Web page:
I’ve struggled with acne in every decade of my life – as a teenager, in my 20s, in my 30s and again, when I turned 40. Shortly after giving birth to my daughter, my acne and “back-ne” returned. I’d already been through the acne circuit – topical antibiotics, ingested antibiotics, light therapy, diet change, drink more water, consumer less or zero dairy – nothing worked. Except for Accutane. Even though I had already used it (twice), it seemed scary. I resigned myself to just having acne until I die and then my usually quiet husband who rarely intervenes said it out loud: “You should just go back on Accutane.”
He was right. I knew it, but I was still hesitant. So I turned to my favorite dermatologist Dr. Erin Moore for a Q&A to share her insight on acne and why we all wrongly believe it’s just a problem for teenagers.
According to Dr. Moore, acne is one of the most common reasons for visiting a dermatologist.
“Every day I see several patients with acne, and many of these are adult women. It’s a myth that only teenagers suffer from acne. About 35% of women will suffer from acne at some point in their adult life, which just isn’t fair – to be fighting acne and wrinkles at the same time!”
It’s so unfair. What’s going on? Is it the environment?
“Why do we (I say we because I am part of the unlucky 35%) get acne as an adult? The theory is that most adult female acne is related to fluctuating hormones. If you think about it, our hormones fluctuate as adults frequently. There are normal monthly fluctuations and then you add fluctuations due to birth control, pregnancy, post pregnancy, pre-menopause and menopause. It’s a wonder that anyone has clear skin!”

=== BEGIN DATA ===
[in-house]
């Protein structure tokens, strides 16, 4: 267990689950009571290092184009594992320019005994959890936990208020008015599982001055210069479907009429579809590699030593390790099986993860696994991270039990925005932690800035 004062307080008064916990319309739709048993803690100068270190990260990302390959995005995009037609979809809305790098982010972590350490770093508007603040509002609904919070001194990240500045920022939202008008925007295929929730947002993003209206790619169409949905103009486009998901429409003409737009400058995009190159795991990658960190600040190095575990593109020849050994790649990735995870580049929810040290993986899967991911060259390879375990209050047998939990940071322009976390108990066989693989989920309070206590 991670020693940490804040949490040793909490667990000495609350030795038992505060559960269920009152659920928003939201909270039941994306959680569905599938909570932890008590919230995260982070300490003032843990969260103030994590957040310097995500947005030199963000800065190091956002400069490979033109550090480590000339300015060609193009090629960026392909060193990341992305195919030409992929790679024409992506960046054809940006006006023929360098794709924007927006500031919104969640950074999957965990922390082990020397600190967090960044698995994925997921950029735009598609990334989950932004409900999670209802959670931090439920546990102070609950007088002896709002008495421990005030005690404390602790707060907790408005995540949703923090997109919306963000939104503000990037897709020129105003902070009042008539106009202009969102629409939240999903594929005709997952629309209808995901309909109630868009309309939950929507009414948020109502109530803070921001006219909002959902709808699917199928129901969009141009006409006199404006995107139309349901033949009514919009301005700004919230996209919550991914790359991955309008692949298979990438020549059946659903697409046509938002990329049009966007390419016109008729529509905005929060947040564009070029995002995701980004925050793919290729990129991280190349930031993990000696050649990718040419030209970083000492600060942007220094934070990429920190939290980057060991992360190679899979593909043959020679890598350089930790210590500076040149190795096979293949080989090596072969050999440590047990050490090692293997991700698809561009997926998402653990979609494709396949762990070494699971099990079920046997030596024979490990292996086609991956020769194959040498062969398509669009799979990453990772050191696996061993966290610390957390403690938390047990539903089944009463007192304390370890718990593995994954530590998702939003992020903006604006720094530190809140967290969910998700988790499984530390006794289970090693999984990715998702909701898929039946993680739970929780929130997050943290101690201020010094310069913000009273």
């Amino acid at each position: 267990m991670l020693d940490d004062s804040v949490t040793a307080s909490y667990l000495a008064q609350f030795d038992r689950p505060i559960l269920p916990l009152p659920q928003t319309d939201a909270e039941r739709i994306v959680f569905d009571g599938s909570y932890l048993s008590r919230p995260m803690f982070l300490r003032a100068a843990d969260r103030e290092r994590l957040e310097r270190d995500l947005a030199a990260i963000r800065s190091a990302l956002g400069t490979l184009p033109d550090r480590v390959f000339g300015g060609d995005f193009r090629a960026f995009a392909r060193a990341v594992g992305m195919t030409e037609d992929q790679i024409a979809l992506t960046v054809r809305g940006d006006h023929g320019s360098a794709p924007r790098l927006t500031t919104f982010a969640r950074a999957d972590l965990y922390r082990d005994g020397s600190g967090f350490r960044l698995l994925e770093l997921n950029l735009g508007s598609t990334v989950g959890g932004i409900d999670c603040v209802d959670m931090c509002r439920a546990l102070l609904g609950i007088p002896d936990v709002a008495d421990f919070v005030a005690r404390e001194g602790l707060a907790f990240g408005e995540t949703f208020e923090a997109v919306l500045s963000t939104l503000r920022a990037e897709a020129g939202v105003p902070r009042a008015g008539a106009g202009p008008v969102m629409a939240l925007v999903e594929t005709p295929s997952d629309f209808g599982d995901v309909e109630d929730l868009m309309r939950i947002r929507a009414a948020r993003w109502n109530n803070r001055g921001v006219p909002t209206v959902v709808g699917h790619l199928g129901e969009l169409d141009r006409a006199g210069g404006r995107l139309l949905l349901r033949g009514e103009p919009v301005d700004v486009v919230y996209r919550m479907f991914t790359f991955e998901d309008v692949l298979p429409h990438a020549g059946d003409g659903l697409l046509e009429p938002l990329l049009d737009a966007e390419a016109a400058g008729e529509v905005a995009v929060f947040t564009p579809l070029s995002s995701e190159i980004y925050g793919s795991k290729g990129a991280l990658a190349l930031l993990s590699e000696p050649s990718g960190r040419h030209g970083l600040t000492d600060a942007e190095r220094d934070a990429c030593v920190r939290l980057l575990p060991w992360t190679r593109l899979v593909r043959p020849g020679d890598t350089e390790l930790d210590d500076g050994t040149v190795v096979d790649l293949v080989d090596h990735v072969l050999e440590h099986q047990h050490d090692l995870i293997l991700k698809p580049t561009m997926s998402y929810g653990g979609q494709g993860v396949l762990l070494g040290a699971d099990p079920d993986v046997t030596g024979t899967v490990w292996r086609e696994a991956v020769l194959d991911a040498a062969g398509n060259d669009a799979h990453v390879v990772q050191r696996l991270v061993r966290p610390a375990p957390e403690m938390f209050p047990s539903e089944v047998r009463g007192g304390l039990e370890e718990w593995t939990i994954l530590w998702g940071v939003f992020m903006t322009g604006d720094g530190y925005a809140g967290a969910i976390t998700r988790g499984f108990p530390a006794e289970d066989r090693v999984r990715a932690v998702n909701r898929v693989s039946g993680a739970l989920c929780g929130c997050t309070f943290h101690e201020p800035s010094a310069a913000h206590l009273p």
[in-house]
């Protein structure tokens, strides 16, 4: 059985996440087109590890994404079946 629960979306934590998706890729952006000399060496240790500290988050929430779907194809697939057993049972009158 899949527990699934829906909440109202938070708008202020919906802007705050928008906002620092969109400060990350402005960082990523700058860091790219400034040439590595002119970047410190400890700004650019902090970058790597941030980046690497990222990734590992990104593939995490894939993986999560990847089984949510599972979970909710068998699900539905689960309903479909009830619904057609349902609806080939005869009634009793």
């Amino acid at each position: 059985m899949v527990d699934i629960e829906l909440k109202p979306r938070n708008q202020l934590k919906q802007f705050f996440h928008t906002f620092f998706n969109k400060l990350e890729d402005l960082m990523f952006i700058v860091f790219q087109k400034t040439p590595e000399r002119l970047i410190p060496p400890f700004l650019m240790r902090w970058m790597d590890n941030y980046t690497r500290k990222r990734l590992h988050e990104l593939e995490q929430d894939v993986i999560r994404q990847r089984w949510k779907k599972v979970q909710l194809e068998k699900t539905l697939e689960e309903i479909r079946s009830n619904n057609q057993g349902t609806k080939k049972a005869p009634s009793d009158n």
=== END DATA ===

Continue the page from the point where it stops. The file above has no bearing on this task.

So, what can we do?
Fortunately, there are many treatment options for acne. When considering treatments in adult women, it is important to remember that our skin is aging and traditional acne medications may be too harsh.
One category of topical treatment, Retin A, is very good for light acne and is also anti-aging, win-win! With Retin A, I am very careful to prescribe the appropriate strength as it can be drying and irritating. I usually prescribe a low dose and recommend applying a small amount (such as a fingertip) over a moisturizer, starting with application every other night.
Other topical treatments that are commonly used for acne are topical antibiotics and medicated washes (salicylic and glycolic are my favorite for mature skin).
If your acne is cystic (those big deep red ones), scarring or more severe, then we consider oral medications. Oral antibiotics can be used to clear the skin, and then creams are used to keep it clear. Oral antibiotics are not meant to be used long term. If someone needs a longer term treatment, an oral medication called Spironolactone can be very helpful. Spironolactone is a blood pressure medication that is used off-label for acne, it works by blocking the effect of male hormones (women have male hormones too and they are part of the reason we get acne) at the level of the skin. Spironolactone works very well for some women, but it is not a cure – it only works when it is being taken.
Which leads me to our most powerful medication for acne, Isotretinoin (commonly called Accutane). Accutane is our only cure for acne. Most people who complete a course of Accutane are cured of acne. Accutane can be a difficult medication to take due to lab testing and office visits, but it can be life changing for people whose acne is severe, scarring, resistant to other treatment or just persistent for many years. I prescribe Accutane frequently for both teenage and adult patients.
There it is – Accutane. And it’s true. It’s the only thing that I’ve found to combat my acne. After spending weeks reading about the pros and cons online, I completed a 4-month course last year and despite a crazy break out during the first month, super dry skin, bloody noses and frequent doctor appointments, I’m grateful to have done it. With clear skin, I can now focus on having a healthy, gracefully aging appearance.
Want to know more about Dr. Moore? Check out her blog.
Disclaimer: This information is not intended to diagnose or treat medical conditions. It should not replace evaluation from a medical professional.